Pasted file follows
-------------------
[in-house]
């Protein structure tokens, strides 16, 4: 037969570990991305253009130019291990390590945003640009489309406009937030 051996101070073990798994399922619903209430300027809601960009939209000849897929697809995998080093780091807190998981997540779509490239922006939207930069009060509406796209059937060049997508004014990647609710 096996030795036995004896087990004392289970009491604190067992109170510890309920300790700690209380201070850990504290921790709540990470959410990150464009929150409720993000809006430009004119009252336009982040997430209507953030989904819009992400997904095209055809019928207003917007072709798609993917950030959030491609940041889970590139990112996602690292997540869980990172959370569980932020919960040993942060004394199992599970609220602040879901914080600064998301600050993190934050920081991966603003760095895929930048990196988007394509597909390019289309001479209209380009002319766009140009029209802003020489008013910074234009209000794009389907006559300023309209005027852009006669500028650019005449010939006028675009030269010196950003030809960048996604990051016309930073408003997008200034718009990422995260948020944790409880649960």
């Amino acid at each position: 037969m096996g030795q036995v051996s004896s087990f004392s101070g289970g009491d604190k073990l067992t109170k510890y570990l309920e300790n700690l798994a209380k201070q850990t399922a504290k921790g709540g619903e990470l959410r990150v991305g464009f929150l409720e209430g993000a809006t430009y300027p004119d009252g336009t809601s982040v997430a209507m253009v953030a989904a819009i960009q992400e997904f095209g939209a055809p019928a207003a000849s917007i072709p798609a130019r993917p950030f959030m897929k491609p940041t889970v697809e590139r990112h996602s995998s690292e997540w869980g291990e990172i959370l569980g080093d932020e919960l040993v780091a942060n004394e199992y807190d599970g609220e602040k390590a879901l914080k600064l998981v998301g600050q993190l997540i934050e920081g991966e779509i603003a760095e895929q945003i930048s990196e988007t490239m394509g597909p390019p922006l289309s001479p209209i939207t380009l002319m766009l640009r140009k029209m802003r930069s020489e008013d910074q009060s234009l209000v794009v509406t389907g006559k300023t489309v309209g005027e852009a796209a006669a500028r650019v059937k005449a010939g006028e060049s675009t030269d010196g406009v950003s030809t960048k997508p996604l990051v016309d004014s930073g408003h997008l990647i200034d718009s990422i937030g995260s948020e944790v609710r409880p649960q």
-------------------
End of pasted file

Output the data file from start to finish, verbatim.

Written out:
[in-house]
């Protein structure tokens, strides 16, 4: 037969570990991305253009130019291990390590945003640009489309406009937030 051996101070073990798994399922619903209430300027809601960009939209000849897929697809995998080093780091807190998981997540779509490239922006939207930069009060509406796209059937060049997508004014990647609710 096996030795036995004896087990004392289970009491604190067992109170510890309920300790700690209380201070850990504290921790709540990470959410990150464009929150409720993000809006430009004119009252336009982040997430209507953030989904819009992400997904095209055809019928207003917007072709798609993917950030959030491609940041889970590139990112996602690292997540869980990172959370569980932020919960040993942060004394199992599970609220602040879901914080600064998301600050993190934050920081991966603003760095895929930048990196988007394509597909390019289309001479209209380009002319766009140009029209802003020489008013910074234009209000794009389907006559300023309209005027852009006669500028650019005449010939006028675009030269010196950003030809960048996604990051016309930073408003997008200034718009990422995260948020944790409880649960």
């Amino acid at each position: 037969m096996g030795q036995v051996s004896s087990f004392s101070g289970g009491d604190k073990l067992t109170k510890y570990l309920e300790n700690l798994a209380k201070q850990t399922a504290k921790g709540g619903e990470l959410r990150v991305g464009f929150l409720e209430g993000a809006t430009y300027p004119d009252g336009t809601s982040v997430a209507m253009v953030a989904a819009i960009q992400e997904f095209g939209a055809p019928a207003a000849s917007i072709p798609a130019r993917p950030f959030m897929k491609p940041t889970v697809e590139r990112h996602s995998s690292e997540w869980g291990e990172i959370l569980g080093d932020e919960l040993v780091a942060n004394e199992y807190d599970g609220e602040k390590a879901l914080k600064l998981v998301g600050q993190l997540i934050e920081g991966e779509i603003a760095e895929q945003i930048s990196e988007t490239m394509g597909p390019p922006l289309s001479p209209i939207t380009l002319m766009l640009r140009k029209m802003r930069s020489e008013d910074q009060s234009l209000v794009v509406t389907g006559k300023t489309v309209g005027e852009a796209a006669a500028r650019v059937k005449a010939g006028e060049s675009t030269d010196g406009v950003s030809t960048k997508p996604l990051v016309d004014s930073g408003h997008l990647i200034d718009s990422i937030g995260s948020e944790v609710r409880p649960q």